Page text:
I was there when she found herself without a penny to her name, reassuring her that it would all work out. I would have given her every cent I owned if I could have.

I was there all those nights she cried until her eyes ran dry. All her tears were wiped away by my hands. All those sobs at 3am were heard only by me. I was the one who comforted her with safe arms.

I was there when she took flight. When she ran away from all the hurt and pain, I ran with her because as long as I was there she would never be alone.

I was there when she questioned, questioned what she was here to do, questioned her very worth and even the point of staying alive. I was there to help her find answers, to find a level of satisfaction in this world, to guide her out of the darkness.

I was there when she started to shed the layers. When she found her voice, her strength, and her self. I watched her grow. I watched her learn. I watched her blossom to become not only somebody loved by the world but someone who knew how to love herself.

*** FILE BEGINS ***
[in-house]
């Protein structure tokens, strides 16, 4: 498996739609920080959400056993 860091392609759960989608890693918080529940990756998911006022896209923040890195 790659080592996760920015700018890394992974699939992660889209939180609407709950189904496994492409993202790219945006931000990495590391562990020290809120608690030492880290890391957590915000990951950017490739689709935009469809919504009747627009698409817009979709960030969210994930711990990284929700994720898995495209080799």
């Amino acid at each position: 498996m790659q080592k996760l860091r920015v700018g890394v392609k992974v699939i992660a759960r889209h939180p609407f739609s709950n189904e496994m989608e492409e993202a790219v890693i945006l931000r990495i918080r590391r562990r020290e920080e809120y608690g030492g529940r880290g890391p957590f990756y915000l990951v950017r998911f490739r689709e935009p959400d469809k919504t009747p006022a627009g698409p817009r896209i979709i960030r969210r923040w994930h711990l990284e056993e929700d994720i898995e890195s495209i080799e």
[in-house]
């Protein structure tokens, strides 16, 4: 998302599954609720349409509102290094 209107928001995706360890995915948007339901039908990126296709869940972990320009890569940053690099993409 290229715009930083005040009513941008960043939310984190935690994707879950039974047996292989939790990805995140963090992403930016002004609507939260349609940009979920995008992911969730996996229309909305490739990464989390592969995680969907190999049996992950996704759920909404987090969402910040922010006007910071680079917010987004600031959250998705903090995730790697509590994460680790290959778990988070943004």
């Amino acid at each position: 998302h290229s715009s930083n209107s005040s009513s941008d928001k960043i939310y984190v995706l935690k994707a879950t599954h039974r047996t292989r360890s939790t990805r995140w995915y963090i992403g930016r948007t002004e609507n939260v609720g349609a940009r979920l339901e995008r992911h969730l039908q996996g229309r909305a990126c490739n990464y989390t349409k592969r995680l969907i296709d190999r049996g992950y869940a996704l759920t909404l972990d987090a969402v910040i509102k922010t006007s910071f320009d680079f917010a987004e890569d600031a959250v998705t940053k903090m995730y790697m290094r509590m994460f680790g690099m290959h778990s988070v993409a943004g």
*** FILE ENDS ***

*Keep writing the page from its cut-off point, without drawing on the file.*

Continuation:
I was there through every illness, through all the anxiety, confusion and sadness. I was there when she had to do some of the things which terrified her more than death can terrify me or you or anyone.

I was there time and time again. I have been there so many times, listening to her heartbeat, hearing her breathe. I have been there as she has lived the past six years. I have been real, present and relentless.

When I met her, she was a girl of silence and now she has a song. The most beautiful song which I see play as she smiles, dances, sleeps and lives. Her song is so beautiful because it is the song of a life that is full, satisfied. A life that has seen pain and has risen from darkness. A song that has as many layers as her soul and a melody as beautiful as she is.

Can you hear her song? Does it play when you hear her voice, when you imagine her face? When you speak her name?

I fear you cannot hear it. You hear her name, you see her face and you hear a song. The song played in movies when the villain enters the room. Your own song, a fanfare, drowning out her own rhythms. Or even silence. Because you know her as that girl she once was, the girl with all her layers on, the girl with a song that can only be heard by those who were there. I was there.